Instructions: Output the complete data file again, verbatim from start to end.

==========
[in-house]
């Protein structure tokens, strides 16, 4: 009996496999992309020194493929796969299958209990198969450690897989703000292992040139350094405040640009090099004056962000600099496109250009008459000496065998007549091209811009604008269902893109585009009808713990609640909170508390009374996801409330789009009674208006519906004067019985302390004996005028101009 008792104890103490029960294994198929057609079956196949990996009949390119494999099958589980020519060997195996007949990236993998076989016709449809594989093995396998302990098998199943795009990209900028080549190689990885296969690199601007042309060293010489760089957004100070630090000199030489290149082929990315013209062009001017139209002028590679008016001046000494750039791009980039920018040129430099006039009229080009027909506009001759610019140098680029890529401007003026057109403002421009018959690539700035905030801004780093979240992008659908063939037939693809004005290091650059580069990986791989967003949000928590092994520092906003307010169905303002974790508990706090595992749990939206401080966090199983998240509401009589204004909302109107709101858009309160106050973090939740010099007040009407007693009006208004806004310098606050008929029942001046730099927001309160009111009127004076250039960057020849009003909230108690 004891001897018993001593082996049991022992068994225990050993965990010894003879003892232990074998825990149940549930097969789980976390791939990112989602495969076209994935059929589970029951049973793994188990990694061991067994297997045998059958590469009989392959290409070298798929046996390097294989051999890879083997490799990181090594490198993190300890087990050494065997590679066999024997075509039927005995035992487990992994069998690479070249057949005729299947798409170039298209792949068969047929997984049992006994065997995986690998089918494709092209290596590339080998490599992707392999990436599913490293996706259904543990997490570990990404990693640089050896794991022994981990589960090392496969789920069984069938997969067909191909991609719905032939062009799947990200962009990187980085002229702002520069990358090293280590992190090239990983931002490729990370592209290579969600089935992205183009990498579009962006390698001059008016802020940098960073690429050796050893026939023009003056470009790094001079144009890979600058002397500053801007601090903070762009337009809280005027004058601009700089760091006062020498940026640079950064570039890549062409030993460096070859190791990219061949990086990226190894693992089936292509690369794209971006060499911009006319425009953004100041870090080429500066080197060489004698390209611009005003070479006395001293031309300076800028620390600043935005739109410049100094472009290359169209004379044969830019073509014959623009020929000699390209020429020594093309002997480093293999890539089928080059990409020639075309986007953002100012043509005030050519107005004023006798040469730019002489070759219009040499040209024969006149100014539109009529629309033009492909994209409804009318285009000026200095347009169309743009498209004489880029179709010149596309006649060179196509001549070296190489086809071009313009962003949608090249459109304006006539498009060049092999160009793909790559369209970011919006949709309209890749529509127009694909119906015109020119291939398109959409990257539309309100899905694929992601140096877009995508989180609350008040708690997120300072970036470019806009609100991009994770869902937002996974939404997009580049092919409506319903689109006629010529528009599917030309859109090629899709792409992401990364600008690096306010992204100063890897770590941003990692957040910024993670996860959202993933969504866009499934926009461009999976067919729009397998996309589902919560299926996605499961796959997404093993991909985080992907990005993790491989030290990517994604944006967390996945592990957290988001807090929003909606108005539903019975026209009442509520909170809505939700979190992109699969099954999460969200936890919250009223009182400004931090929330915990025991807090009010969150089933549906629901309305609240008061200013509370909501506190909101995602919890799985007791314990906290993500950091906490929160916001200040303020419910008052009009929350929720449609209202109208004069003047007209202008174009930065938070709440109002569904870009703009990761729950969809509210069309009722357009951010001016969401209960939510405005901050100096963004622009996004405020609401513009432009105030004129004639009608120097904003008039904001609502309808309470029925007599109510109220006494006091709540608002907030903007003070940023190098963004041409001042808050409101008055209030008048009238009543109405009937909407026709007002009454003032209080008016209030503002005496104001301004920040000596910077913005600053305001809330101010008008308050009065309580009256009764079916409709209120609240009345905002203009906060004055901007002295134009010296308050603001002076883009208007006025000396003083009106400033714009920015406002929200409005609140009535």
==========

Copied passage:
[in-house]
């Protein structure tokens, strides 16, 4: 009996496999992309020194493929796969299958209990198969450690897989703000292992040139350094405040640009090099004056962000600099496109250009008459000496065998007549091209811009604008269902893109585009009808713990609640909170508390009374996801409330789009009674208006519906004067019985302390004996005028101009 008792104890103490029960294994198929057609079956196949990996009949390119494999099958589980020519060997195996007949990236993998076989016709449809594989093995396998302990098998199943795009990209900028080549190689990885296969690199601007042309060293010489760089957004100070630090000199030489290149082929990315013209062009001017139209002028590679008016001046000494750039791009980039920018040129430099006039009229080009027909506009001759610019140098680029890529401007003026057109403002421009018959690539700035905030801004780093979240992008659908063939037939693809004005290091650059580069990986791989967003949000928590092994520092906003307010169905303002974790508990706090595992749990939206401080966090199983998240509401009589204004909302109107709101858009309160106050973090939740010099007040009407007693009006208004806004310098606050008929029942001046730099927001309160009111009127004076250039960057020849009003909230108690 004891001897018993001593082996049991022992068994225990050993965990010894003879003892232990074998825990149940549930097969789980976390791939990112989602495969076209994935059929589970029951049973793994188990990694061991067994297997045998059958590469009989392959290409070298798929046996390097294989051999890879083997490799990181090594490198993190300890087990050494065997590679066999024997075509039927005995035992487990992994069998690479070249057949005729299947798409170039298209792949068969047929997984049992006994065997995986690998089918494709092209290596590339080998490599992707392999990436599913490293996706259904543990997490570990990404990693640089050896794991022994981990589960090392496969789920069984069938997969067909191909991609719905032939062009799947990200962009990187980085002229702002520069990358090293280590992190090239990983931002490729990370592209290579969600089935992205183009990498579009962006390698001059008016802020940098960073690429050796050893026939023009003056470009790094001079144009890979600058002397500053801007601090903070762009337009809280005027004058601009700089760091006062020498940026640079950064570039890549062409030993460096070859190791990219061949990086990226190894693992089936292509690369794209971006060499911009006319425009953004100041870090080429500066080197060489004698390209611009005003070479006395001293031309300076800028620390600043935005739109410049100094472009290359169209004379044969830019073509014959623009020929000699390209020429020594093309002997480093293999890539089928080059990409020639075309986007953002100012043509005030050519107005004023006798040469730019002489070759219009040499040209024969006149100014539109009529629309033009492909994209409804009318285009000026200095347009169309743009498209004489880029179709010149596309006649060179196509001549070296190489086809071009313009962003949608090249459109304006006539498009060049092999160009793909790559369209970011919006949709309209890749529509127009694909119906015109020119291939398109959409990257539309309100899905694929992601140096877009995508989180609350008040708690997120300072970036470019806009609100991009994770869902937002996974939404997009580049092919409506319903689109006629010529528009599917030309859109090629899709792409992401990364600008690096306010992204100063890897770590941003990692957040910024993670996860959202993933969504866009499934926009461009999976067919729009397998996309589902919560299926996605499961796959997404093993991909985080992907990005993790491989030290990517994604944006967390996945592990957290988001807090929003909606108005539903019975026209009442509520909170809505939700979190992109699969099954999460969200936890919250009223009182400004931090929330915990025991807090009010969150089933549906629901309305609240008061200013509370909501506190909101995602919890799985007791314990906290993500950091906490929160916001200040303020419910008052009009929350929720449609209202109208004069003047007209202008174009930065938070709440109002569904870009703009990761729950969809509210069309009722357009951010001016969401209960939510405005901050100096963004622009996004405020609401513009432009105030004129004639009608120097904003008039904001609502309808309470029925007599109510109220006494006091709540608002907030903007003070940023190098963004041409001042808050409101008055209030008048009238009543109405009937909407026709007002009454003032209080008016209030503002005496104001301004920040000596910077913005600053305001809330101010008008308050009065309580009256009764079916409709209120609240009345905002203009906060004055901007002295134009010296308050603001002076883009208007006025000396003083009106400033714009920015406002929200409005609140009535």